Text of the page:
Has the 2021 season of The Block got you all fired up about your own reno project? If you’re ready to turn your daydreams of an extra bedroom, a bathroom makeover or a new al fresco zone into reality, we’ve researched some of the rules to help you make a smooth start.
Architect Amelia Lee, founder of Undercover Architect, says renovations can be a Pandora’s box, so the more you understand at an early stage, the better position you’ll be in to make good decisions.
“There are far too many examples of people operating on advice from a real estate agent or a neighbour and then running into problems when they start construction,” she says. “Don’t start dreaming big until you find out the rules.”
What kind of rules do I need to know about?
Every council has planning documentation detailing what can and can’t be built in the area. From the building height and setbacks to the fence and driveway materials, from rules for renovating heritage homes to regulations around tree removal and water tanks, the list is long and sometimes complicated.
Your best bet, says Lee, is to start by looking at your council’s website.
“Many will have local planning rules available online, and some might have some FAQs or cheat sheets with the most common questions to help you understand if your project is going to fit into any of their buckets,” she says.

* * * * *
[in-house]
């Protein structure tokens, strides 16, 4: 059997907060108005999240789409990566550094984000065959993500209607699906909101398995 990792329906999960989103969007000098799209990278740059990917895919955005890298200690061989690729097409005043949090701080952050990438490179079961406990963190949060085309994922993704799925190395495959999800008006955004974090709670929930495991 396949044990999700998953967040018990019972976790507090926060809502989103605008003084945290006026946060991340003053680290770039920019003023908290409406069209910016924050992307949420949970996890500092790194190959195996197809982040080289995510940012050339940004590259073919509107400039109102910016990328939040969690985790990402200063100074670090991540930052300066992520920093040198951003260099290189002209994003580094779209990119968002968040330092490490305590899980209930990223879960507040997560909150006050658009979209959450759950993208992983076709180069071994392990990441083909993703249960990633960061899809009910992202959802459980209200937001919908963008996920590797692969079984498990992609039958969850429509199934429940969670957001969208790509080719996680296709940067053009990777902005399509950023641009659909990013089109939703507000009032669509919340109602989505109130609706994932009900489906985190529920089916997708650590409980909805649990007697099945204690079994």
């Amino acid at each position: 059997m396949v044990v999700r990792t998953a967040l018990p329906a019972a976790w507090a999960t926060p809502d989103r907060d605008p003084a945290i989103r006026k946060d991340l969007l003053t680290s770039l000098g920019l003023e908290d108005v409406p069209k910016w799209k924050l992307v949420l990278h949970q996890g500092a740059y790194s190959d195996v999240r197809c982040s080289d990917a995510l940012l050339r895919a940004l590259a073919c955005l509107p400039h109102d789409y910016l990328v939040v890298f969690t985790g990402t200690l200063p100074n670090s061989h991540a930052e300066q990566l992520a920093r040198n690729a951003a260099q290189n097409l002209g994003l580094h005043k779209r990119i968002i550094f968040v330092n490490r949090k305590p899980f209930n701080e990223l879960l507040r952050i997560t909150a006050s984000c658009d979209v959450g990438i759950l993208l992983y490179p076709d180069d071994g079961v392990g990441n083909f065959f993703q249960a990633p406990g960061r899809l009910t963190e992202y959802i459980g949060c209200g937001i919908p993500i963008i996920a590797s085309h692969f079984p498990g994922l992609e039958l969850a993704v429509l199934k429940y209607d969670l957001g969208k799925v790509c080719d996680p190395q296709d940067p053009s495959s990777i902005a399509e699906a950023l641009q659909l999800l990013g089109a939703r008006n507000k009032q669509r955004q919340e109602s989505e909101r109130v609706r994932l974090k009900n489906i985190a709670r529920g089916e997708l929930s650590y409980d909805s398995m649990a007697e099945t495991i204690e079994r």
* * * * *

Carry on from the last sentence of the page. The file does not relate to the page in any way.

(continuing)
The Block 2021 listings are now live. See them here.
Do I need planning permission?
There’s really only one answer to this question – it depends on the rules of the relevant council.
“It can vary so widely from place to place, council to council, even from house to house,” says Lee. “So, it’s in your best interests to find out the town planning rules.”
Peta Charles, principal planner with Brisbane Town Planning, believes home owners should always go in assuming a development application (DA) will be required unless you can find exemptions to cover each and every aspect of your renovation.
There are 537 councils across Australia, and each has a different approach to building work.
For example, in Brisbane, councils generally require a planning application for external extensions to all houses in the traditional building character overlay, regardless of the age of the house.
“Generally speaking, the closer you are to the Brisbane CBD, or the more constrained your land is with vegetation or by flooding, the higher the chances that you won’t be able to find exemptions to cover what you want,” says Charles.
How long will it take to have my DA assessed?
Builder and founder of iConstruct Building Solutions Jonathan Powell says first-time applicants are seldom aware of how long approvals can take.
“They’ve got a set of plans, and they think ‘we’ll be building in a month or two’,” he says. “I could be engaged with a client for a year before we actually begin construction. I think people get led down the garden path with the shows on TV where everything happens so quickly.”
The determination time for a DA varies widely, and if your application is rejected, you’ll need to make amendments and resubmit, pushing the timeline out even further.
So, don’t book your trades before you get the required permissions, and if you’re an investor, don’t go giving your tenant notice prematurely.